Rail workers’ health is being risked by sewage flushed from older coaches a union has said, with one-in-10 coaches in the UK still released toilet waste on to the tracks
said train workers were at risk of contracting infections and illnesses such as hepatitis and E. coli from being in contact with sewage.
“Working trackside is a dirty job at the best of times – if you are sprayed with effluent it makes it even worse.
“If you can imagine a toilet being flushed at between 40 and 70 mph alongside you, you can get sprayed with just about any liquid and solids… not very nice at all,” he said.
Susan Lea, from Shotton in Flintshire, has a railway line at the bottom of her property, and has had toilet waste from a train blown into her garden.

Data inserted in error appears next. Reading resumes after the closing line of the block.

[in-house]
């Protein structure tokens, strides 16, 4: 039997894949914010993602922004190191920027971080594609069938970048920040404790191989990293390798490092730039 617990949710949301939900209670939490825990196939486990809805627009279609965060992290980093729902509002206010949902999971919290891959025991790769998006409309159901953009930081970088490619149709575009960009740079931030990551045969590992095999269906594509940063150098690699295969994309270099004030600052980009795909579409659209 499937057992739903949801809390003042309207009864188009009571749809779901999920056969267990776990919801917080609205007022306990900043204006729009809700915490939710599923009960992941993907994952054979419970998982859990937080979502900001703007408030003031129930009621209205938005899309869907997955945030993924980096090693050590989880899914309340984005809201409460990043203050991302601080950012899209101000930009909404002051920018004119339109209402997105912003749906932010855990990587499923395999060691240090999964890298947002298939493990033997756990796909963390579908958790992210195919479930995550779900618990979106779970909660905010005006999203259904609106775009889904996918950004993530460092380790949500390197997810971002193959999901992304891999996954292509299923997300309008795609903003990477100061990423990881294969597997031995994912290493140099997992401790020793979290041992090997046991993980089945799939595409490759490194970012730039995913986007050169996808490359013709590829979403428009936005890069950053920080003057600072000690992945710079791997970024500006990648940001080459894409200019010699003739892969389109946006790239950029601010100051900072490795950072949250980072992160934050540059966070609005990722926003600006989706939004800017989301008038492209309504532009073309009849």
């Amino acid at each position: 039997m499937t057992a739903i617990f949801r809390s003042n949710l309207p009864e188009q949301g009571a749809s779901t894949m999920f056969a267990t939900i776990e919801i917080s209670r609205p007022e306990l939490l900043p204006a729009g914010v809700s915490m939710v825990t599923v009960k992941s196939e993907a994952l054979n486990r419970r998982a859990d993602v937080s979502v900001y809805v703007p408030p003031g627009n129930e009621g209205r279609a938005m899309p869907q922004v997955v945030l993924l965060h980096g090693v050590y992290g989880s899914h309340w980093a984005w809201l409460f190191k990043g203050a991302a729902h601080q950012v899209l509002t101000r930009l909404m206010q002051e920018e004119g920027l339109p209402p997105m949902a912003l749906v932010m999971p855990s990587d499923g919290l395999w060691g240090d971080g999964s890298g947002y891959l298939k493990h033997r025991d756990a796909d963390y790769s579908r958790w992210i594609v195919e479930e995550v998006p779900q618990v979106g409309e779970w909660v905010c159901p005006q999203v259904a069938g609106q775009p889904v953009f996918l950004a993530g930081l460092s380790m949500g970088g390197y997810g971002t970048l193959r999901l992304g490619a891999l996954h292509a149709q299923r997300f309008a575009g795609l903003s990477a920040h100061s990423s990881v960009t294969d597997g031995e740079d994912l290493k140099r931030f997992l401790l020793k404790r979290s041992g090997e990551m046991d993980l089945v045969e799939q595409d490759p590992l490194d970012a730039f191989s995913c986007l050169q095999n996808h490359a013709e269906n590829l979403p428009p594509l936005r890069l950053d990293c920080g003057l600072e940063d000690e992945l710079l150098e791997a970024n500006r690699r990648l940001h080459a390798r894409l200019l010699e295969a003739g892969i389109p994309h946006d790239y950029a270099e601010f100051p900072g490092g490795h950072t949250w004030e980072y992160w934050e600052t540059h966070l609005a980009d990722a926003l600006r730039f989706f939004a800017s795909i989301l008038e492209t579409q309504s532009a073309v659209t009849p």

“[It was] all over my washing, all over the garden, all over the fence, all over the chairs, all over the floor, it was everywhere.
“They wrote to me and told me that they’re allowed to drop this sewerage – it’s not fair on people older, like me, who have to clear it up if it does come in their garden.”
Seb Gordon, from RDG, told the BBC’s Inside Out West Midlands: “The rail safety board, the rail safety organization, has looked into [waste from trains] and has found that it’s a relatively low risk.”